Publication details for Professor Ian SmailSiana, B., Smail, I., Swinbank, A.M., Richard, J., Teplitz, H.I., Coppin, K.E.K., Ellis, R.S., Stark, D.P., Kneib, J.-P. & Edge, A.C. (2009). Detection of Far-Infrared and Polycyclic Aromatic Hydrocarbon Emission from the Cosmic Eye: Probing the Dust and Star Formation of Lyman Break Galaxies. The Astrophysical Journal 698(2): 1273-1281.
- Publication type: Journal Article
- ISSN/ISBN: 0004-637X, 1538-4357
- DOI: 10.1088/0004-637X/698/2/1273
- Keywords: Galaxies: high-redshift, Galaxies: individual (J213512.73 – 010143, Cosmic Eye), Infrared: galaxies
- Further publication details on publisher web site
- Durham Research Online (DRO) - may include full text
Author(s) from Durham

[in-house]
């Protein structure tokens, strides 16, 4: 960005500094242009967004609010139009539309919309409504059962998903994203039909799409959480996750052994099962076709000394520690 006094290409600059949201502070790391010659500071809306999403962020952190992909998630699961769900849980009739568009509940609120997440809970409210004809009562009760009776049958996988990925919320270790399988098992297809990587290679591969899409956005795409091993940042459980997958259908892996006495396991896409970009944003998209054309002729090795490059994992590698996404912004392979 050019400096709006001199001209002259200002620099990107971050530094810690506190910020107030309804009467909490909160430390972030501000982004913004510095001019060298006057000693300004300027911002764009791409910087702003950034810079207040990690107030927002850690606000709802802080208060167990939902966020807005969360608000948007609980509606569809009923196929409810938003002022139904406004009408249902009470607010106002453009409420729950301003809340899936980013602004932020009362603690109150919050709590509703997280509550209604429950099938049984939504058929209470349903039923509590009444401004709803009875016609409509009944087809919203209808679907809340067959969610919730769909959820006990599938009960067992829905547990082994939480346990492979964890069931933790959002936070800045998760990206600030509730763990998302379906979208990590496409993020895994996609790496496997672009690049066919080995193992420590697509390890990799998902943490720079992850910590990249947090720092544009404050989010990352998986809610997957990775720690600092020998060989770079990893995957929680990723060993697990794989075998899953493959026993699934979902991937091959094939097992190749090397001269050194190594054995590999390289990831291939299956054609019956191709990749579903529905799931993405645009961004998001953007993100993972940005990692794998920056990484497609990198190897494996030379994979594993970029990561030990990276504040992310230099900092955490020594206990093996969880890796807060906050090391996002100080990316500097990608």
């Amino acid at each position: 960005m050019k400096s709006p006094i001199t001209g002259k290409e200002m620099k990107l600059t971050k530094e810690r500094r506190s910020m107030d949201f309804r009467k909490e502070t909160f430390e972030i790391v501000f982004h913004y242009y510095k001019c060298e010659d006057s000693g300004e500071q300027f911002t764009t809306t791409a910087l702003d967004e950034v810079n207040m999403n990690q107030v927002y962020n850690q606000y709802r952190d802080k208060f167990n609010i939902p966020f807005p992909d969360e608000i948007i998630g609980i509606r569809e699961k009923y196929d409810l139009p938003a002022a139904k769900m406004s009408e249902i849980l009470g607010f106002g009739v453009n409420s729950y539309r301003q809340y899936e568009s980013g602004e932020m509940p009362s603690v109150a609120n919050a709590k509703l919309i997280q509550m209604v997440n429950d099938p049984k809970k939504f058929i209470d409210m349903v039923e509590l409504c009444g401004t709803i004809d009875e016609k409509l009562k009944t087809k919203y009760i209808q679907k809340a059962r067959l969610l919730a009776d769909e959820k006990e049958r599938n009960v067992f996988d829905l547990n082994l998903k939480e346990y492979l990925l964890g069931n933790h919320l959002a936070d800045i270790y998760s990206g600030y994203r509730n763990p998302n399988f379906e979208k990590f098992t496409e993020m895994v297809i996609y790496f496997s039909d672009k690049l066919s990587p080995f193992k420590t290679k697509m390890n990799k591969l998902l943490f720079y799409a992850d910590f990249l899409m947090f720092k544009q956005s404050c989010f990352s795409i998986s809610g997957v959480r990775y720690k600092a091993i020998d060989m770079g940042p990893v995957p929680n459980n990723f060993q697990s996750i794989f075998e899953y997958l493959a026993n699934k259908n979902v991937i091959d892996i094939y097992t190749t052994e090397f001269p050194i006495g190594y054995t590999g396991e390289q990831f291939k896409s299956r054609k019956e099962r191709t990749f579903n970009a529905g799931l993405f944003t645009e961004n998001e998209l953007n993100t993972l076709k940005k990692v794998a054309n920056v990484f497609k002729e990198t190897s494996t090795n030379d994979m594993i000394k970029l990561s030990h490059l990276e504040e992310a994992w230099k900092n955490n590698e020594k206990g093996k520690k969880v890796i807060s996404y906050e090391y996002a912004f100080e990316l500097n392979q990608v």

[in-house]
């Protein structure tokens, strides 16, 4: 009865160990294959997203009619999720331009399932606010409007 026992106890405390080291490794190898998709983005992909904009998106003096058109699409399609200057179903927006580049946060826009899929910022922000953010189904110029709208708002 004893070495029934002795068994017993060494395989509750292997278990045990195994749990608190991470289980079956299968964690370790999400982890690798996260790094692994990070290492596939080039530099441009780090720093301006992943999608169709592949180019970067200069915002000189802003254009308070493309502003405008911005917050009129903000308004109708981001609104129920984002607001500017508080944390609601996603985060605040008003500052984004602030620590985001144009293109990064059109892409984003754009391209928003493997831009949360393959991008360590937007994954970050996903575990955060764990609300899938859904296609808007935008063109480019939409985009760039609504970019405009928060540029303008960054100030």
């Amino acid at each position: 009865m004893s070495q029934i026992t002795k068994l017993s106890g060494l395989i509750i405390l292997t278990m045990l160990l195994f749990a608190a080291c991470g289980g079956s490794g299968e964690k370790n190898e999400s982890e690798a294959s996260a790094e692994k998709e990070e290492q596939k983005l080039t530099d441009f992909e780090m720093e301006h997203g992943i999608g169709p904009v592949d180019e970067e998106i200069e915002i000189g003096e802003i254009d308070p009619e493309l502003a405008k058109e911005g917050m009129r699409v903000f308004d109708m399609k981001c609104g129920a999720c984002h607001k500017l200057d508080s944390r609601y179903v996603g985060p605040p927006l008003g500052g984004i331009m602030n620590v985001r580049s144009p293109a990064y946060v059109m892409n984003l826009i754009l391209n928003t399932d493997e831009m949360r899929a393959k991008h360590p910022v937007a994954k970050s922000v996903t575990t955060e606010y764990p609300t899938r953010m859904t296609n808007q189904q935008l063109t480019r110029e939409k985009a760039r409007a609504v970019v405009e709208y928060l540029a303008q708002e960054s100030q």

We report the results of a Spitzer infrared (IR) study of the Cosmic Eye, a strongly lensed, L*UV Lyman break galaxy (LBG) at z = 3.074. We obtained Spitzer mid-IR spectroscopy as well as MIPS 24 and 70 μm photometry. The Eye is detected with high significance at both 24 and 70 μm and, when including a flux limit at 3.5 mm, we estimate an IR luminosity of L IR = 8.3+4.7 –4.4 × 1011 L ☉ assuming a magnification of 28± 3. This L IR is eight times lower than that predicted from the rest-frame ultraviolet properties assuming a Calzetti reddening law. This has also been observed in other young LBGs, and indicates that the dust reddening law may be steeper in these galaxies. The mid-IR spectrum shows strong polycyclic aromatic hydrocarbon (PAH) emission at 6.2 and 7.7 μm, with equivalent widths near the maximum values observed in star-forming galaxies at any redshift. The L PAH-to-L IR ratio lies close to the relation measured in local starbursts. Therefore, L PAH or L MIR may be used to estimate L IR, and thus star formation rate, of LBGs, whose fluxes at longer wavelengths are typically below current confusion limits. We also report the highest redshift detection of the 3.3 μm PAH emission feature. The PAH ratio, L 6.2/L 3.3 = 5.1 ± 2.7, and the PAH-to-LIR ratio, L 3.3/L IR = 8.5 ± 4.7 × 10–4, are both in agreement with measurements in local starbursts and ultraluminous infrared galaxies (ULIRGs), suggesting that this line may serve as a good proxy for L PAH or L IR at z > 3 with the James Webb Space Telescope.